British Science Week

The UK's widest grassroots celebration of all things science and engineering


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our world in motion: theme 2012

Our world is constantly in motion, from the groun beneath our feet to the clouds above our heads - everything around us moves.

Communication: theme 2011

From mobile phones to satellite technology to how animals communicate in the wild, communication is all around.

What on Earth is going on: theme 2010

Take on the role of weather scientists, engineers, farmers and botanists and undertake investigations on Earth's amazing properties.

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Did you know?

Ever wondered why icebergs fizz? Or why the sky is blue? Or how a worm's heart works?

Each month we dig out the finest nuggets of trivia related to this year’s National Science & Engineering Week theme. Whether you’re feeding your curiosity or finding inspiration for activities, we hope you enjoy reading this month’s “did you know…?” bulletin. 

This month...
gunpowder, treason and plot

The Chinese had perfected the use of gunpowder over 650 years before Guy Fawkes’ infamous plot to blow up the king of England was discovered in 1605. The earliest known written recipe for gunpowder dates from 1044. It details a powder that was later used in bombs, incendiaries, projectiles and fireworks.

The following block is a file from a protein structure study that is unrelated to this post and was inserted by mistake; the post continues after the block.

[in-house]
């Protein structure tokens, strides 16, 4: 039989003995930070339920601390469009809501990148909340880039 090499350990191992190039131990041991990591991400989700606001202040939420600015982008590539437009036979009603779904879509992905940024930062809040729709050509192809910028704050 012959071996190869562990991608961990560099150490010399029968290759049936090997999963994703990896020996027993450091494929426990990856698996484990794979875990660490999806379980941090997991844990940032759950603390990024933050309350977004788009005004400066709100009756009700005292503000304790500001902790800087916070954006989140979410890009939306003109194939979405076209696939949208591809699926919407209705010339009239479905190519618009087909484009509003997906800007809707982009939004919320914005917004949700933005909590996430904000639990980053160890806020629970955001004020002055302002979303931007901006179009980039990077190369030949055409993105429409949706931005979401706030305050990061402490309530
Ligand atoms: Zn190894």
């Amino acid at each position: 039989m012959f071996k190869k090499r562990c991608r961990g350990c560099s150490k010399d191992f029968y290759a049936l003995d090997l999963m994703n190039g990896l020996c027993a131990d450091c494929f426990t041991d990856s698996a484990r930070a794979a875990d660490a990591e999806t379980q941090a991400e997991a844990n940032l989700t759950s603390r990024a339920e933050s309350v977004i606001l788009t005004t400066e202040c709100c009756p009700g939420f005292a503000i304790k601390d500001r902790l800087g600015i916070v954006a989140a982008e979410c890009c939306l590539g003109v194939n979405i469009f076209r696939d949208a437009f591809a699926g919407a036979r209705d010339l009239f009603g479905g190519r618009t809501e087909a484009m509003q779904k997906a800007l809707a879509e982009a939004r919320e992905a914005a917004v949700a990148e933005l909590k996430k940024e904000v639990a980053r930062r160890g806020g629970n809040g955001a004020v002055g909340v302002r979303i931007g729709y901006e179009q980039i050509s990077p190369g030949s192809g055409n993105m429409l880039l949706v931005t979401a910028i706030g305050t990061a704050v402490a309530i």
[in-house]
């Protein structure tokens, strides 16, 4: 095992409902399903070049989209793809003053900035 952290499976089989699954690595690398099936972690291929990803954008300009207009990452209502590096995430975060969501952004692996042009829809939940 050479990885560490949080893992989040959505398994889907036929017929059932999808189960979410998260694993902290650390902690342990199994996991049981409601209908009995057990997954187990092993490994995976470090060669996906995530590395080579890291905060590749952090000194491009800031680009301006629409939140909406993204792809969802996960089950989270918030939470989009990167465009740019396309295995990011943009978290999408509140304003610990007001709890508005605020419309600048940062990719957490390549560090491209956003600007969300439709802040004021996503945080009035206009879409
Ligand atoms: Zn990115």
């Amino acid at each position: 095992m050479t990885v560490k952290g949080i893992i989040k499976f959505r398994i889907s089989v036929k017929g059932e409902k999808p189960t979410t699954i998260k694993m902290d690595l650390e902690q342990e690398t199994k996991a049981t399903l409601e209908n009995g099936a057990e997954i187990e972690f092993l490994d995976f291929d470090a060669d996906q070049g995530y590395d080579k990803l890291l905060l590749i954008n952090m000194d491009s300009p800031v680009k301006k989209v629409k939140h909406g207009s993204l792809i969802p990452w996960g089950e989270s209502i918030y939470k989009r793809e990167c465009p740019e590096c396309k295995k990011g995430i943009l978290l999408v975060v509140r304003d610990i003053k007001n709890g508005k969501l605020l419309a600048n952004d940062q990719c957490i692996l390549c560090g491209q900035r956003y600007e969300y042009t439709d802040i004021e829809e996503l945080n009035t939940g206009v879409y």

Gunpowder is made up of potassium nitrate, charcoal and sulphur. When gunpowder combusts, the chemicals in gunpowder react, releasing large amounts of heat and gas.
The rapidly generated heat from the combustion of gunpowder causes the gasses to expand very quickly. It is this expansion of gasses that we think of as an explosion. The potassium nitrate in gunpowder contains the oxygen required for the combustion reaction to take place so gunpowder can explode even where there is no air.